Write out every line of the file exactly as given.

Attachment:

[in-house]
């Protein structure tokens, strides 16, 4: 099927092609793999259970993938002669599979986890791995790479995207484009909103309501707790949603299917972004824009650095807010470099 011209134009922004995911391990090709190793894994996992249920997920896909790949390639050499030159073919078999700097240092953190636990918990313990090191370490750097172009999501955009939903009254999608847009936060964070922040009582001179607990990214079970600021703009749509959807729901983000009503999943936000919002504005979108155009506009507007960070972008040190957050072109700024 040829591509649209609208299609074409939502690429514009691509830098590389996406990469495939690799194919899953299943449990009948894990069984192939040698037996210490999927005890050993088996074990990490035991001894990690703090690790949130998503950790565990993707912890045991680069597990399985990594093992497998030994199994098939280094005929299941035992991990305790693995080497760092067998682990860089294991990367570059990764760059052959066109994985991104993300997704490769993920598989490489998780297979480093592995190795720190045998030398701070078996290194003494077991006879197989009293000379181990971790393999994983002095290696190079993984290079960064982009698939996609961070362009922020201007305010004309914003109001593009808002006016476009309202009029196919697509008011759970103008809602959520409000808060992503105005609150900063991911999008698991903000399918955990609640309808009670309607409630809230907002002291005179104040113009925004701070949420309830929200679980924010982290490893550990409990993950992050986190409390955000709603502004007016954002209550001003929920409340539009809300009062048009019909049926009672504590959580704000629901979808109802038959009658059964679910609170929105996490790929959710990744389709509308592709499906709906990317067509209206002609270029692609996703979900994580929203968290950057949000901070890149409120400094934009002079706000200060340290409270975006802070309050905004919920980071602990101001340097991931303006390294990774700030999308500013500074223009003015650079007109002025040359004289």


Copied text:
[in-house]
């Protein structure tokens, strides 16, 4: 099927092609793999259970993938002669599979986890791995790479995207484009909103309501707790949603299917972004824009650095807010470099 011209134009922004995911391990090709190793894994996992249920997920896909790949390639050499030159073919078999700097240092953190636990918990313990090191370490750097172009999501955009939903009254999608847009936060964070922040009582001179607990990214079970600021703009749509959807729901983000009503999943936000919002504005979108155009506009507007960070972008040190957050072109700024 040829591509649209609208299609074409939502690429514009691509830098590389996406990469495939690799194919899953299943449990009948894990069984192939040698037996210490999927005890050993088996074990990490035991001894990690703090690790949130998503950790565990993707912890045991680069597990399985990594093992497998030994199994098939280094005929299941035992991990305790693995080497760092067998682990860089294991990367570059990764760059052959066109994985991104993300997704490769993920598989490489998780297979480093592995190795720190045998030398701070078996290194003494077991006879197989009293000379181990971790393999994983002095290696190079993984290079960064982009698939996609961070362009922020201007305010004309914003109001593009808002006016476009309202009029196919697509008011759970103008809602959520409000808060992503105005609150900063991911999008698991903000399918955990609640309808009670309607409630809230907002002291005179104040113009925004701070949420309830929200679980924010982290490893550990409990993950992050986190409390955000709603502004007016954002209550001003929920409340539009809300009062048009019909049926009672504590959580704000629901979808109802038959009658059964679910609170929105996490790929959710990744389709509308592709499906709906990317067509209206002609270029692609996703979900994580929203968290950057949000901070890149409120400094934009002079706000200060340290409270975006802070309050905004919920980071602990101001340097991931303006390294990774700030999308500013500074223009003015650079007109002025040359004289």